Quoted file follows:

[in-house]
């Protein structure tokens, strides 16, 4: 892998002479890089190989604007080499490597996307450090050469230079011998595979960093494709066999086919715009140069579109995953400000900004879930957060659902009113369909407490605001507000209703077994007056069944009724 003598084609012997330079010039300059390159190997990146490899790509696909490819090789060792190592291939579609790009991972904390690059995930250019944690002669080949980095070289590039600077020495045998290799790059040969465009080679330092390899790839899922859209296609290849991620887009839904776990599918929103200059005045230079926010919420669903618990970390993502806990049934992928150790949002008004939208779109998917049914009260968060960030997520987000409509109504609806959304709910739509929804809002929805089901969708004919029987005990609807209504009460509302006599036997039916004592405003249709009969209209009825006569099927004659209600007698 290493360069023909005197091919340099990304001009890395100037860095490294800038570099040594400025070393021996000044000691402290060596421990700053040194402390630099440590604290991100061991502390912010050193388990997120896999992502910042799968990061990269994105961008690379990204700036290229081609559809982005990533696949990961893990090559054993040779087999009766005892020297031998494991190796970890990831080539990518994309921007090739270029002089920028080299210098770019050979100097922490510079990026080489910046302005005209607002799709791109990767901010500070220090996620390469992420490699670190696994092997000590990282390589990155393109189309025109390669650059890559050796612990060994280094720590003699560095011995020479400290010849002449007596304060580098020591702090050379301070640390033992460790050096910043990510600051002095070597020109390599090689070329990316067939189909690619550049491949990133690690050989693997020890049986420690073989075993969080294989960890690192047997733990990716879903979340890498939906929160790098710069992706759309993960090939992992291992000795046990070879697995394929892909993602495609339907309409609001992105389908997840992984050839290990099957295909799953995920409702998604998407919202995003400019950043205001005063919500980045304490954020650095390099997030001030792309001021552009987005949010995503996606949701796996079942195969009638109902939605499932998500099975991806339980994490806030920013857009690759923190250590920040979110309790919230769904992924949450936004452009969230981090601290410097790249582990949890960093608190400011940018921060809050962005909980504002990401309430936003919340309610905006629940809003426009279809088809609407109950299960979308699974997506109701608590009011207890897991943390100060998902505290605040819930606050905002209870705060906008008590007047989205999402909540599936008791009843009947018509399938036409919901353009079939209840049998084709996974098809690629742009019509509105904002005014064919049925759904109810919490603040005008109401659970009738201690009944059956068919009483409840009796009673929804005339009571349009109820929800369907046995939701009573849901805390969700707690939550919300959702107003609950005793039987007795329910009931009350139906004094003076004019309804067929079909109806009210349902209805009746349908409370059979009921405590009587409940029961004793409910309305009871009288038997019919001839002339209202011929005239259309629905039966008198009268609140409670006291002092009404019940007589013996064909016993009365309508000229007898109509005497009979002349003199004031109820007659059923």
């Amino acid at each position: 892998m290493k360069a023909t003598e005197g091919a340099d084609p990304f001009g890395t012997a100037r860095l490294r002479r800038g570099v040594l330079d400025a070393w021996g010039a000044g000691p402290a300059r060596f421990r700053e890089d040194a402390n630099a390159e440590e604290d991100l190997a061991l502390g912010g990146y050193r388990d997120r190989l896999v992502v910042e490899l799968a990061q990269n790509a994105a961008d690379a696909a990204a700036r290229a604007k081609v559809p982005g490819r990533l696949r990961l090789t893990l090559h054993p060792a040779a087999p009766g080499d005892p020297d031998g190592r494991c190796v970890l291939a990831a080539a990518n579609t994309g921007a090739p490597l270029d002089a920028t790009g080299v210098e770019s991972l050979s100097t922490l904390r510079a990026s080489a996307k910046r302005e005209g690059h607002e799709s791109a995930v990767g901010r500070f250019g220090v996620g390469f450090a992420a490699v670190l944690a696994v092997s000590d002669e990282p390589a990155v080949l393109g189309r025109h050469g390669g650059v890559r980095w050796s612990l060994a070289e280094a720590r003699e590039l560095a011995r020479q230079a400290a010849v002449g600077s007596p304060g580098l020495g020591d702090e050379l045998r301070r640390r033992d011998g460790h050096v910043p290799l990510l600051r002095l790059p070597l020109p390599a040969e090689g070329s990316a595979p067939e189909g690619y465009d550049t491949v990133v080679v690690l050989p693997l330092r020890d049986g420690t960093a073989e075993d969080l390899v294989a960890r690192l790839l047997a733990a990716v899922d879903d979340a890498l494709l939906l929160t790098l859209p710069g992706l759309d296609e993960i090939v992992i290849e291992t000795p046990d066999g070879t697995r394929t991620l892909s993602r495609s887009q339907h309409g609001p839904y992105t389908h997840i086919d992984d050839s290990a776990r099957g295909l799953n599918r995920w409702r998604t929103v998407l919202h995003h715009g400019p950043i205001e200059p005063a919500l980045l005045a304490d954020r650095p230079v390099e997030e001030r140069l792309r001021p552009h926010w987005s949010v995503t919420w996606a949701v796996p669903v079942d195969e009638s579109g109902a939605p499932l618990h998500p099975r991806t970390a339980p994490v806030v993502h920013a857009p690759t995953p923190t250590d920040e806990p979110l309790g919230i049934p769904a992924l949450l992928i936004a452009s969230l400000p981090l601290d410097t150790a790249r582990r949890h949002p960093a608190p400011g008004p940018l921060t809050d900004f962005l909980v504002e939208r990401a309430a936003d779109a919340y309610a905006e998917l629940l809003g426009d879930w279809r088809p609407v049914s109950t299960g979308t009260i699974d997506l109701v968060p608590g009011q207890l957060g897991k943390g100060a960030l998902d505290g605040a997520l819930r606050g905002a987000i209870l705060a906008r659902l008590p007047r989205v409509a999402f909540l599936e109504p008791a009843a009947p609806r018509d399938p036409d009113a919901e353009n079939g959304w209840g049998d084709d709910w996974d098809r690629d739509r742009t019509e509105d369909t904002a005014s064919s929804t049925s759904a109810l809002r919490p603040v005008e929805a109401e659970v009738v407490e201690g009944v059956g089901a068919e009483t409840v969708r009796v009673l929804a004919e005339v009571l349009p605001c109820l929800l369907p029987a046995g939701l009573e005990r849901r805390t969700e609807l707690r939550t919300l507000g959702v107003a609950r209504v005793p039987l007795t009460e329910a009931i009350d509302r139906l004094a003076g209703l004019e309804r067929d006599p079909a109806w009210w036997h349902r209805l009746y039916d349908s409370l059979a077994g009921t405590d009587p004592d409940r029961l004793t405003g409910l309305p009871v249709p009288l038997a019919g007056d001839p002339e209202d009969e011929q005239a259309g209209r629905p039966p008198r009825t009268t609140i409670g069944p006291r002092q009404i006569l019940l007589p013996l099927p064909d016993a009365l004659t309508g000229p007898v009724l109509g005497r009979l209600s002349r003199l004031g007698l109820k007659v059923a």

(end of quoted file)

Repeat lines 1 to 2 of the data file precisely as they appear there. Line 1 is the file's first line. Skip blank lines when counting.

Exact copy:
[in-house]
């Protein structure tokens, strides 16, 4: 892998002479890089190989604007080499490597996307450090050469230079011998595979960093494709066999086919715009140069579109995953400000900004879930957060659902009113369909407490605001507000209703077994007056069944009724 003598084609012997330079010039300059390159190997990146490899790509696909490819090789060792190592291939579609790009991972904390690059995930250019944690002669080949980095070289590039600077020495045998290799790059040969465009080679330092390899790839899922859209296609290849991620887009839904776990599918929103200059005045230079926010919420669903618990970390993502806990049934992928150790949002008004939208779109998917049914009260968060960030997520987000409509109504609806959304709910739509929804809002929805089901969708004919029987005990609807209504009460509302006599036997039916004592405003249709009969209209009825006569099927004659209600007698 290493360069023909005197091919340099990304001009890395100037860095490294800038570099040594400025070393021996000044000691402290060596421990700053040194402390630099440590604290991100061991502390912010050193388990997120896999992502910042799968990061990269994105961008690379990204700036290229081609559809982005990533696949990961893990090559054993040779087999009766005892020297031998494991190796970890990831080539990518994309921007090739270029002089920028080299210098770019050979100097922490510079990026080489910046302005005209607002799709791109990767901010500070220090996620390469992420490699670190696994092997000590990282390589990155393109189309025109390669650059890559050796612990060994280094720590003699560095011995020479400290010849002449007596304060580098020591702090050379301070640390033992460790050096910043990510600051002095070597020109390599090689070329990316067939189909690619550049491949990133690690050989693997020890049986420690073989075993969080294989960890690192047997733990990716879903979340890498939906929160790098710069992706759309993960090939992992291992000795046990070879697995394929892909993602495609339907309409609001992105389908997840992984050839290990099957295909799953995920409702998604998407919202995003400019950043205001005063919500980045304490954020650095390099997030001030792309001021552009987005949010995503996606949701796996079942195969009638109902939605499932998500099975991806339980994490806030920013857009690759923190250590920040979110309790919230769904992924949450936004452009969230981090601290410097790249582990949890960093608190400011940018921060809050962005909980504002990401309430936003919340309610905006629940809003426009279809088809609407109950299960979308699974997506109701608590009011207890897991943390100060998902505290605040819930606050905002209870705060906008008590007047989205999402909540599936008791009843009947018509399938036409919901353009079939209840049998084709996974098809690629742009019509509105904002005014064919049925759904109810919490603040005008109401659970009738201690009944059956068919009483409840009796009673929804005339009571349009109820929800369907046995939701009573849901805390969700707690939550919300959702107003609950005793039987007795329910009931009350139906004094003076004019309804067929079909109806009210349902209805009746349908409370059979009921405590009587409940029961004793409910309305009871009288038997019919001839002339209202011929005239259309629905039966008198009268609140409670006291002092009404019940007589013996064909016993009365309508000229007898109509005497009979002349003199004031109820007659059923």